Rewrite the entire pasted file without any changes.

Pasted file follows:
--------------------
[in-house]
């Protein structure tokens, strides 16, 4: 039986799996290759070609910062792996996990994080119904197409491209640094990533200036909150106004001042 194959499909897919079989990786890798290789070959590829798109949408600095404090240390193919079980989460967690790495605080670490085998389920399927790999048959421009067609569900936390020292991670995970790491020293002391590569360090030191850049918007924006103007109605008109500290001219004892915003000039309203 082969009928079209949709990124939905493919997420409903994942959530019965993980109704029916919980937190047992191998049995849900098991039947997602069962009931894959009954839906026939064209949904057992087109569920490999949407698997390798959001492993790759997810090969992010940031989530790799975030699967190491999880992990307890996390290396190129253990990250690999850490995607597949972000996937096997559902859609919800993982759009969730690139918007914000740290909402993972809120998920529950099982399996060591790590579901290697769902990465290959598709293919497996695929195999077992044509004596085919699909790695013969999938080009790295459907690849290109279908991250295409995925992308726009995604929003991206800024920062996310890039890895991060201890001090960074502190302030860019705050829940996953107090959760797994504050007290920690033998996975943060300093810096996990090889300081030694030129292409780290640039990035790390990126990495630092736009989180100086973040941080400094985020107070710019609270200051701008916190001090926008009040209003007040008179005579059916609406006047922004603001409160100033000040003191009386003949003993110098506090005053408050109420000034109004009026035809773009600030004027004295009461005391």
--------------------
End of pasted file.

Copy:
[in-house]
């Protein structure tokens, strides 16, 4: 039986799996290759070609910062792996996990994080119904197409491209640094990533200036909150106004001042 194959499909897919079989990786890798290789070959590829798109949408600095404090240390193919079980989460967690790495605080670490085998389920399927790999048959421009067609569900936390020292991670995970790491020293002391590569360090030191850049918007924006103007109605008109500290001219004892915003000039309203 082969009928079209949709990124939905493919997420409903994942959530019965993980109704029916919980937190047992191998049995849900098991039947997602069962009931894959009954839906026939064209949904057992087109569920490999949407698997390798959001492993790759997810090969992010940031989530790799975030699967190491999880992990307890996390290396190129253990990250690999850490995607597949972000996937096997559902859609919800993982759009969730690139918007914000740290909402993972809120998920529950099982399996060591790590579901290697769902990465290959598709293919497996695929195999077992044509004596085919699909790695013969999938080009790295459907690849290109279908991250295409995925992308726009995604929003991206800024920062996310890039890895991060201890001090960074502190302030860019705050829940996953107090959760797994504050007290920690033998996975943060300093810096996990090889300081030694030129292409780290640039990035790390990126990495630092736009989180100086973040941080400094985020107070710019609270200051701008916190001090926008009040209003007040008179005579059916609406006047922004603001409160100033000040003191009386003949003993110098506090005053408050109420000034109004009026035809773009600030004027004295009461005391």